It's a nerve-wracking way for a novice writer to proceed and I can't say I'd advise anyone to follow my example. I don't suppose I'll ever make a parachute jump or climb Everest so maybe this is the closest I'll get.

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Girls Who Kick Ass

August 8, 2014 | Alice | Comments (11) Facebook Twitter More...

Warrior_girl by bugball on DeviantArtGirls. Sugar and spice, and everything nice? Not always. Lately, we've seen more and more girls more into a white-knuckle ride than a white knight, and I am loving it. Maybe it's a trend. Maybe it is backlash against all the chicklit and swoonier heroines that were around for a while. Maybe it's that the popularity of dystopian settings allow you to throw out the expectations of contemporary lit. Whatever the case, I love seeing girls come to the fore as serious action heroes in their own right, so I'm sharing some good ones in case you want to get in on all the ass-kicking goodness, too.

There's the obvious dystopian candidates, of course, the ones you would think of first. Hunger Games's Katniss. Tris, from Divergent, who didn't start out as much of a fighter, but learned quickly. You've seen these girls wielding weapons and showing their inner strength onscreen as well as on the page, and they have quickly become the models of tough girl material.

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Contest: AudioSplice v.6

August 7, 2014 | Alice | Comments (8) Facebook Twitter More...

Ben_Turntable from openclipart dot org
Turntable image from

What's an AudioSplice?

The Basics:

I've taken little snippets of a handful of songs and smashed them together into a sort of sonic puzzle for you to figure out. There is also a theme that links the songs somehow for you to work out, to help you along and make it a little more fun.

So what do you need to do? Listen carefully! Try to identify as many songs as you can, look for that link between them, and leave your guesses in comments. If no one is getting close after a couple of days, I may come back and leave a hint below...

Winners of book prizes will be the commenters who a) get the link and the most songs, and b) enter the most amusing guess at the link (even if they are wrong). And by amusing, I mean it amuses me. ;)

This Week's Puzzle:

Five Songs. One theme to link them. A few rules:

  • In order to qualify to win this contest, you have to live in the city of Toronto.
  • You have to provide a valid email address - otherwise we can't contact you to let you know you've won the contest! We promise to keep your email confidential - for more information about this, see the privacy statement below.
  • You have to have submitted your entry by Sunday, August 10th at 11:59 PM.


AudioSplice Aug 7


The boring legal stuff:

Your name, your e-mail address, the books you read and your thoughts about them are your Ipad-minipersonal information. Why do we need your personal information here?  Well, we want to publish your reviews, and we need your name and e-mail address to help administer the contest.  The Public Libraries Act is the law that lets us do this.  We'll be protecting your privacy every step of the way, but if you have any questions about how we're going to do that, you can contact TPL's Privacy & Records Management Officer, 789 Yonge Street, Toronto, ON, M4W 2G8, 416-395-5658 or by e-mail at [email protected]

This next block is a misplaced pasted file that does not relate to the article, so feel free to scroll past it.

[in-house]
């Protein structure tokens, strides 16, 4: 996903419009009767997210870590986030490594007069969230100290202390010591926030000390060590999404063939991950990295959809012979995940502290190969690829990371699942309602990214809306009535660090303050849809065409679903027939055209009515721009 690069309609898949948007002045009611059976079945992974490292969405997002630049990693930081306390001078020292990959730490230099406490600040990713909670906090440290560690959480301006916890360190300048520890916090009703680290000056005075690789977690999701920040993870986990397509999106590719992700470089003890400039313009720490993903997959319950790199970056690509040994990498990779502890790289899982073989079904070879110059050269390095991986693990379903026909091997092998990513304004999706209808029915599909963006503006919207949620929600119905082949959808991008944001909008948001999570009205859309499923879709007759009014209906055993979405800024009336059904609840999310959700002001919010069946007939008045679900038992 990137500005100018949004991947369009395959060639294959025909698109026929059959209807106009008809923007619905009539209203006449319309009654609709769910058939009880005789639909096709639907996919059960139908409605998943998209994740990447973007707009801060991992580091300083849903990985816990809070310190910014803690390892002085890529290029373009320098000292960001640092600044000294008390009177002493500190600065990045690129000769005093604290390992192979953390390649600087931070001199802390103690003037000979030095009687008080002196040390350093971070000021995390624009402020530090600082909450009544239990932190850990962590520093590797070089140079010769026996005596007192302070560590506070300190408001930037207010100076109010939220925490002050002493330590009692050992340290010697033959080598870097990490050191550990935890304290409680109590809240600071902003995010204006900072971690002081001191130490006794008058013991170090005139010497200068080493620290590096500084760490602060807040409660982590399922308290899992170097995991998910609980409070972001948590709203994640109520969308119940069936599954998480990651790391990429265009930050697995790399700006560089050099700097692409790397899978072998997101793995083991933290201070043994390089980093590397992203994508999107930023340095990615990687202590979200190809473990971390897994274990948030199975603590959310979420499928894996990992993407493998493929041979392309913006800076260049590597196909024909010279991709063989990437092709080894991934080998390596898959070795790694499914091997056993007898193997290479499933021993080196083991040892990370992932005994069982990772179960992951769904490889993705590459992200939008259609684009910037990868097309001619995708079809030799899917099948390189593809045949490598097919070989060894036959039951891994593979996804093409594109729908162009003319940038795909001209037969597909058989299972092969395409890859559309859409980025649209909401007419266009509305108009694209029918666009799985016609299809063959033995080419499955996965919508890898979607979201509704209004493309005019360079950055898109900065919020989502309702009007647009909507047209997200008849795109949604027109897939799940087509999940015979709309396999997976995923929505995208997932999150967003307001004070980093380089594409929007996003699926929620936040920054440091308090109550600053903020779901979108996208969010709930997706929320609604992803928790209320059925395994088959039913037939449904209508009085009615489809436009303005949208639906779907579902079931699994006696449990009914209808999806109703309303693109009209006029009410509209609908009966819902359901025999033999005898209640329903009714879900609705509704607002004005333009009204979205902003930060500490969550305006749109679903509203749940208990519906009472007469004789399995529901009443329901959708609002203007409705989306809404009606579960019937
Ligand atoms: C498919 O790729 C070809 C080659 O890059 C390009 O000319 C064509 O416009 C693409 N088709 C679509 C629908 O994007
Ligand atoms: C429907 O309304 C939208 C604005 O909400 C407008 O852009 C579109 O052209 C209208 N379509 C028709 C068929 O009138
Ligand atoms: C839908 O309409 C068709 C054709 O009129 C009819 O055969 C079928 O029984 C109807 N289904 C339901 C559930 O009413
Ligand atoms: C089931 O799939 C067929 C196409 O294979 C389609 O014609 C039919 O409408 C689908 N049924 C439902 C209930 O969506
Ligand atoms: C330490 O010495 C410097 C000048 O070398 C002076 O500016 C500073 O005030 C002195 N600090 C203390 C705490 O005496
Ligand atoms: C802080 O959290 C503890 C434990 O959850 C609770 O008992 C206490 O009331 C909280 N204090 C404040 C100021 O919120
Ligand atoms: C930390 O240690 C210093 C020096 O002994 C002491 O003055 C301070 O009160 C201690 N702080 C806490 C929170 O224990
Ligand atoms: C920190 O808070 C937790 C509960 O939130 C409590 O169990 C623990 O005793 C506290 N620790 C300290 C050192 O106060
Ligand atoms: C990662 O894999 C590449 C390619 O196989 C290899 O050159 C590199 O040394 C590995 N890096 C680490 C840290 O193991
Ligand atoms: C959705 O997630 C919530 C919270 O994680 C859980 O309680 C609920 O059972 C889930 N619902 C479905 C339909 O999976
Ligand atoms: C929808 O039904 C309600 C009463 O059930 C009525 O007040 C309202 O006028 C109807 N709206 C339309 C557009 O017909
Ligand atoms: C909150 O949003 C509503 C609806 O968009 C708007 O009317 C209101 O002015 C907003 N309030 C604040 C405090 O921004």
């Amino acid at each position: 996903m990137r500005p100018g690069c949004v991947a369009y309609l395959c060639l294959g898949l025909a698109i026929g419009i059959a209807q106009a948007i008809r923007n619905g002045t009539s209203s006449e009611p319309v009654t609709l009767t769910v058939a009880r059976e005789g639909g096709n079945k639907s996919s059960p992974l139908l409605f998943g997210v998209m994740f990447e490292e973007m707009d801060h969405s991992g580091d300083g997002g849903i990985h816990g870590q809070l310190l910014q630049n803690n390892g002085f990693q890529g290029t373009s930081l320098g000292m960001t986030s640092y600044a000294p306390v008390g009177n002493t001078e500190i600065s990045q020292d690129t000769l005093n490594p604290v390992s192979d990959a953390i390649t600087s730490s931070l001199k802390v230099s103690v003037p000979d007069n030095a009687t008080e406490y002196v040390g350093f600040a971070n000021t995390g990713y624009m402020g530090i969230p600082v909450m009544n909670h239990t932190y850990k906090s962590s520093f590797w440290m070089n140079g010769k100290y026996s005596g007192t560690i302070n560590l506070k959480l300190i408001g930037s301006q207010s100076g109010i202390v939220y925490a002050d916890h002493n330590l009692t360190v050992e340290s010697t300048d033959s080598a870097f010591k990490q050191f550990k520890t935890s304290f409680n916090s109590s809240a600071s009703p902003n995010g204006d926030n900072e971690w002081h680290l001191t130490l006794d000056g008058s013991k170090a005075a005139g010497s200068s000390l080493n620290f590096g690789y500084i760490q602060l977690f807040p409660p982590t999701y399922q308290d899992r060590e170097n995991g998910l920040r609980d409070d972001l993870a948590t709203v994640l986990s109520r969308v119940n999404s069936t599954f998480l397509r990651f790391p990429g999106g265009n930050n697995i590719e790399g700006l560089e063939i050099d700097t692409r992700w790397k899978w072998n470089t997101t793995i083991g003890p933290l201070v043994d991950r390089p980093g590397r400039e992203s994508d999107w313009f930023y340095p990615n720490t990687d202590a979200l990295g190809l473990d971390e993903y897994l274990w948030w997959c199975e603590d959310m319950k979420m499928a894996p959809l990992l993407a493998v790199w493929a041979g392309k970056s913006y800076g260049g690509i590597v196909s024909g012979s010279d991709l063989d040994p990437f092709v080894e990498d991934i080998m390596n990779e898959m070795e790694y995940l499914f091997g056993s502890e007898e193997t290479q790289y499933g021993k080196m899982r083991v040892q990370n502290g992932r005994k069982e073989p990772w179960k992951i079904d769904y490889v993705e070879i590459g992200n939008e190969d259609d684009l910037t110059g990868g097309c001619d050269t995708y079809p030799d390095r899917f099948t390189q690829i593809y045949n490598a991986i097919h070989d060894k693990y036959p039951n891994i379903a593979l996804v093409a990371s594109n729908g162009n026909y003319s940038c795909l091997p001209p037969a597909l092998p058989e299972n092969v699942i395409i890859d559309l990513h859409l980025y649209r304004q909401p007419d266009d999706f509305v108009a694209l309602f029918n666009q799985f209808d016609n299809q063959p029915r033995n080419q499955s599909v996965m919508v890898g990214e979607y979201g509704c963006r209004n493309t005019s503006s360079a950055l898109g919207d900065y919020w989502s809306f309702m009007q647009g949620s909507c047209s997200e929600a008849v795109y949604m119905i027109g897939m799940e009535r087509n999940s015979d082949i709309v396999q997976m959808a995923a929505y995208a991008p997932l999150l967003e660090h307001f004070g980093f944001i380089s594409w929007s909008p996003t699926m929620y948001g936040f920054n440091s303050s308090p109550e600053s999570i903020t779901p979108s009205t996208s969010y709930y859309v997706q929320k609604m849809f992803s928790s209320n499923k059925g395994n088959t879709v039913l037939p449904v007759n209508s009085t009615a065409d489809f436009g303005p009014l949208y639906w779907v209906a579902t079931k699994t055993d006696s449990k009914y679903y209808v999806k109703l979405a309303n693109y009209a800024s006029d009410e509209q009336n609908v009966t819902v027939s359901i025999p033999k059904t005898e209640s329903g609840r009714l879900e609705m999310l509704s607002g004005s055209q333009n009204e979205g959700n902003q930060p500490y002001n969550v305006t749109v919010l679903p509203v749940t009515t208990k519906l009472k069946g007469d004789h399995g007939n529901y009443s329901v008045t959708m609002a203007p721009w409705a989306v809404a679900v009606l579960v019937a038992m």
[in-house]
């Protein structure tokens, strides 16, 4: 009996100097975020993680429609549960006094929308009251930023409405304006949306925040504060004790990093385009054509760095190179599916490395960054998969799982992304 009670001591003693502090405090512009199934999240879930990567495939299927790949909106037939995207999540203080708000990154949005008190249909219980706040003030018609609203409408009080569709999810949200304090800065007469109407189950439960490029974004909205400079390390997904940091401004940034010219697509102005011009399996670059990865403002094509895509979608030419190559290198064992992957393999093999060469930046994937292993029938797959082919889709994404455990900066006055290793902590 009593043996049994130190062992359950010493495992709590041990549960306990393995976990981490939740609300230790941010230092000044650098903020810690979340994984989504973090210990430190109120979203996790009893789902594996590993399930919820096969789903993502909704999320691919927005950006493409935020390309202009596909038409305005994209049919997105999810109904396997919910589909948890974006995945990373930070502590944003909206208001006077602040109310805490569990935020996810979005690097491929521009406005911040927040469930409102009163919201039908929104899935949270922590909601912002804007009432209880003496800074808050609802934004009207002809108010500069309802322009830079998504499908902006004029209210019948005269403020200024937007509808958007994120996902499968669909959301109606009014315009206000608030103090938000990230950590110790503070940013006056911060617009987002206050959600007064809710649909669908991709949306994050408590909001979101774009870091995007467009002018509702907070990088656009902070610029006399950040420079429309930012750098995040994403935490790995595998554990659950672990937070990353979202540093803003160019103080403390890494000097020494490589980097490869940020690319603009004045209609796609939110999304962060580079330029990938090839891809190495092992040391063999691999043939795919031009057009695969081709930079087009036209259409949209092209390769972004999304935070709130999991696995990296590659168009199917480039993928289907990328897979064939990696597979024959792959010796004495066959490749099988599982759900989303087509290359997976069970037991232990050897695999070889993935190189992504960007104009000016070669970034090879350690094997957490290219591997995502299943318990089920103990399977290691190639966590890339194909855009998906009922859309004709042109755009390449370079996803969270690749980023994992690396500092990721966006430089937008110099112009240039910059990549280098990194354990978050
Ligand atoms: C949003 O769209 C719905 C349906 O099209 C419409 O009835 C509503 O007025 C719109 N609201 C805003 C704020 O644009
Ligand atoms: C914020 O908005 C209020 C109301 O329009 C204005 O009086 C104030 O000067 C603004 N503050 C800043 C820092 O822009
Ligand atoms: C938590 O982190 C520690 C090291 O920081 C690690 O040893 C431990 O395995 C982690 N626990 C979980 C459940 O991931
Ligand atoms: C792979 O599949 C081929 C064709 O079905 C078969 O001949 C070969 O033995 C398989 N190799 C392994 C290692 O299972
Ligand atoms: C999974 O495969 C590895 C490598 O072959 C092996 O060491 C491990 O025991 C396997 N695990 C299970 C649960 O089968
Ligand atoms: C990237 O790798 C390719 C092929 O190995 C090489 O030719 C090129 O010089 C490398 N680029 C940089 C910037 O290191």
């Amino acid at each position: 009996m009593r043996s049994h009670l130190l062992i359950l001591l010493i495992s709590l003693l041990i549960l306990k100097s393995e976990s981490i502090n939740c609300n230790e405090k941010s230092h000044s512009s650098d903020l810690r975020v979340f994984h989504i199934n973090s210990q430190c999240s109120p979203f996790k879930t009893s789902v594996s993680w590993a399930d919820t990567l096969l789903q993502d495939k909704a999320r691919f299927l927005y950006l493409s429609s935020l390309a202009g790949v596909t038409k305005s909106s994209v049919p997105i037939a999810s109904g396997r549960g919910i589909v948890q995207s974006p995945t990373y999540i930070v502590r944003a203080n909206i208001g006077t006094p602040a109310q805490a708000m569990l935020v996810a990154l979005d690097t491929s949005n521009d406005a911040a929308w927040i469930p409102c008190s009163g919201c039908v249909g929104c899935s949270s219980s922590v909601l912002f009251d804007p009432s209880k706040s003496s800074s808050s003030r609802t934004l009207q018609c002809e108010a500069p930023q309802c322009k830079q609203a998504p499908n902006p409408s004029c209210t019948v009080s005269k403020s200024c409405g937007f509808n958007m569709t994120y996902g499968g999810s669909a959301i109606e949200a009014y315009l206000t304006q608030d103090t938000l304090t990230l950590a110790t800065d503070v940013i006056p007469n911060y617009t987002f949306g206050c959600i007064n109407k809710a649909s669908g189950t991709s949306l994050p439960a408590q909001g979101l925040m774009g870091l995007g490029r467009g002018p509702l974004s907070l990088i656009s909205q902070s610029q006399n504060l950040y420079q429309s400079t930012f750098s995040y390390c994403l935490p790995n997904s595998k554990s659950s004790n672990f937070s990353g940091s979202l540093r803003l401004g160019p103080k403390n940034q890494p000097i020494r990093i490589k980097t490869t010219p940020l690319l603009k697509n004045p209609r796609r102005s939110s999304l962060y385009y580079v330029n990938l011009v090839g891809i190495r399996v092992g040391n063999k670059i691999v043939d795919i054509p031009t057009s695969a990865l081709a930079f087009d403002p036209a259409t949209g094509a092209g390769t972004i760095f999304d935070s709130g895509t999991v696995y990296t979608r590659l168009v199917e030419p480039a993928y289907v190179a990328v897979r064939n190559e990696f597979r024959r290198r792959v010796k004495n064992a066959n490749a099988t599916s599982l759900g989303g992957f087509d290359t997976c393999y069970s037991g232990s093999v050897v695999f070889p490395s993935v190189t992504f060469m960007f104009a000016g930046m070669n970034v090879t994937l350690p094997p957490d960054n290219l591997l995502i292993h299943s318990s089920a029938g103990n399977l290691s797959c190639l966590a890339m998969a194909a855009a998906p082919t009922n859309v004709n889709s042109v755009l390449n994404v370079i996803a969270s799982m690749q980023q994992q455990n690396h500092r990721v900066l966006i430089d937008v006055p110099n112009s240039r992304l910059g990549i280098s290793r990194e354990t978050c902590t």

Contest Roundup: AudioSplice

August 7, 2014 | Alice | Comments (0) Facebook Twitter More...

Audiospllice turntable from openclipart dot comHalfway through summer, I thought you might want to get the final word on the AudioSplice winners so far?  Yes?

So while today's contest is brewing due to some technical difficulties and will be up this evening, here we go:

Week 1

The one that got it right:
July said... Green Day: Holiday Boulevard of Broken Dreams, The White Stripes: Seven Army Nation?, P!nk: So What, The Black Keys: Lonely Boy, Red Hot Chili Peppers: Californication?

The link is colours!

The ones that amused me:

Aly said... Link: I am guessing it's about some sort of fight and/or challenge that must be faced alone with issues like society and more. Another thought I had was with the music, the guitar riffs! XD

Yasmine said... All five of the songs represent what Summer is like when you're a teenager.

The first song that plays is Holiday, by Green Day. This represents the excitement we feel in the first week or two of Summer break. "School's out! Holiday!". We're all excited and feel like Summer will last forever. But our excitement changes to annoyance and frustration in the face of "Summer Drama" - the "he said, she said" that surfaces in the Summer months when people have more time on their hands, and want to cause problems. This is represented by the second song choice: The White Stripes' Seven Nation Army: a song about the pressures of fame and being gossiped about. But Summer's not all bad, as we see with the third song choice: So What, by Pink. Here, the message is to forget about Summer drama, kick back, and have fun. Because it is Summer Break after all! But some Summer days can be long, and boring, and that's the reason for song choice 4: Lonely Boy by The Black Keys. The fifth song is Californication by the Red Hot Chili Peppers (rock on!). As teenagers, we face a lot of pressure to have the "perfect Summer". A lot of this pressure comes from Hollywood and the media - and this is exactly what this last song is about.